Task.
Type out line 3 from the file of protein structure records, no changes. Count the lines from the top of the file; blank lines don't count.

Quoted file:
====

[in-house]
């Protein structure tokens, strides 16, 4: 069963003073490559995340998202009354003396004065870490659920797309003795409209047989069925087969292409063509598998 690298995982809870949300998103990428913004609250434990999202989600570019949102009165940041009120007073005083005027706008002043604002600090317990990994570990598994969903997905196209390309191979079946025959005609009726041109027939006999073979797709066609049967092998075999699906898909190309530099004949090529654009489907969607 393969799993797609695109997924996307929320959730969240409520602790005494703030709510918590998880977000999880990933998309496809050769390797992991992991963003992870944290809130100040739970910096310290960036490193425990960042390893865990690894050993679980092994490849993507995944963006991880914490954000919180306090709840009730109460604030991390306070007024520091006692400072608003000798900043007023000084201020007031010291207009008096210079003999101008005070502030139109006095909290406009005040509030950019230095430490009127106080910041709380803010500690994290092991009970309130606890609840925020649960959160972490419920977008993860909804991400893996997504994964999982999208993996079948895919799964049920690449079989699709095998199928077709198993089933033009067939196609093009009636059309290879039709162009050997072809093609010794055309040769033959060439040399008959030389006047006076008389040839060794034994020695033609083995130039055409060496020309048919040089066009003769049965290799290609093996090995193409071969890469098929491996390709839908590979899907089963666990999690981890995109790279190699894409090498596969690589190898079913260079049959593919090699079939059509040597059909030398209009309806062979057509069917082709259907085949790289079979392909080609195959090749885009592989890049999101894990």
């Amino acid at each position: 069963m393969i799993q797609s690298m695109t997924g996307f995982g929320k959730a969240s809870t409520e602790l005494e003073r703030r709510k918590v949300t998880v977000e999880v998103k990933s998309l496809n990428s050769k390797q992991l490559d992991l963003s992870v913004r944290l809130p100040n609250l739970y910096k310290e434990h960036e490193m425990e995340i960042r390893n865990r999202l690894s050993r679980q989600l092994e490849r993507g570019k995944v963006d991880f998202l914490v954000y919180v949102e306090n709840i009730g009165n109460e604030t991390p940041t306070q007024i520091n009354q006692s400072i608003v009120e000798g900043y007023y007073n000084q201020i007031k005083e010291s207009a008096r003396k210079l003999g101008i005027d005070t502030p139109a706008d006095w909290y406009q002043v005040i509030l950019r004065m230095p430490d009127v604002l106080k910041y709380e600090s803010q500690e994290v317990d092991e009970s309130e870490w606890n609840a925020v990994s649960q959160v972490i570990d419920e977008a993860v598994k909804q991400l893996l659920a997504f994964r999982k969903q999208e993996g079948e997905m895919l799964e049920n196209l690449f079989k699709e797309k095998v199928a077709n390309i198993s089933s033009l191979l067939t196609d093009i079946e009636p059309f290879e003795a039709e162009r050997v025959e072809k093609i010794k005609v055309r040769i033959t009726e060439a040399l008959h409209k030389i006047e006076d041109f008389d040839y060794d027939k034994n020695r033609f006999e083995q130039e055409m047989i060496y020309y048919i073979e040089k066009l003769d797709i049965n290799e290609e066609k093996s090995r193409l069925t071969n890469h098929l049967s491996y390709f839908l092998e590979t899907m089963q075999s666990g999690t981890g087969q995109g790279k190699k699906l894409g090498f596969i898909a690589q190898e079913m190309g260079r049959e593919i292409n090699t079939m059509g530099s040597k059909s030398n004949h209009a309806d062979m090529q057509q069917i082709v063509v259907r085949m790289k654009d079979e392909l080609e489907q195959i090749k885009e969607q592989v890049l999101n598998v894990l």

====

């Amino acid at each position: 069963m393969i799993q797609s690298m695109t997924g996307f995982g929320k959730a969240s809870t409520e602790l005494e003073r703030r709510k918590v949300t998880v977000e999880v998103k990933s998309l496809n990428s050769k390797q992991l490559d992991l963003s992870v913004r944290l809130p100040n609250l739970y910096k310290e434990h960036e490193m425990e995340i960042r390893n865990r999202l690894s050993r679980q989600l092994e490849r993507g570019k995944v963006d991880f998202l914490v954000y919180v949102e306090n709840i009730g009165n109460e604030t991390p940041t306070q007024i520091n009354q006692s400072i608003v009120e000798g900043y007023y007073n000084q201020i007031k005083e010291s207009a008096r003396k210079l003999g101008i005027d005070t502030p139109a706008d006095w909290y406009q002043v005040i509030l950019r004065m230095p430490d009127v604002l106080k910041y709380e600090s803010q500690e994290v317990d092991e009970s309130e870490w606890n609840a925020v990994s649960q959160v972490i570990d419920e977008a993860v598994k909804q991400l893996l659920a997504f994964r999982k969903q999208e993996g079948e997905m895919l799964e049920n196209l690449f079989k699709e797309k095998v199928a077709n390309i198993s089933s033009l191979l067939t196609d093009i079946e009636p059309f290879e003795a039709e162009r050997v025959e072809k093609i010794k005609v055309r040769i033959t009726e060439a040399l008959h409209k030389i006047e006076d041109f008389d040839y060794d027939k034994n020695r033609f006999e083995q130039e055409m047989i060496y020309y048919i073979e040089k066009l003769d797709i049965n290799e290609e066609k093996s090995r193409l069925t071969n890469h098929l049967s491996y390709f839908l092998e590979t899907m089963q075999s666990g999690t981890g087969q995109g790279k190699k699906l894409g090498f596969i898909a690589q190898e079913m190309g260079r049959e593919i292409n090699t079939m059509g530099s040597k059909s030398n004949h209009a309806d062979m090529q057509q069917i082709v063509v259907r085949m790289k654009d079979e392909l080609e489907q195959i090749k885009e969607q592989v890049l999101n598998v894990l």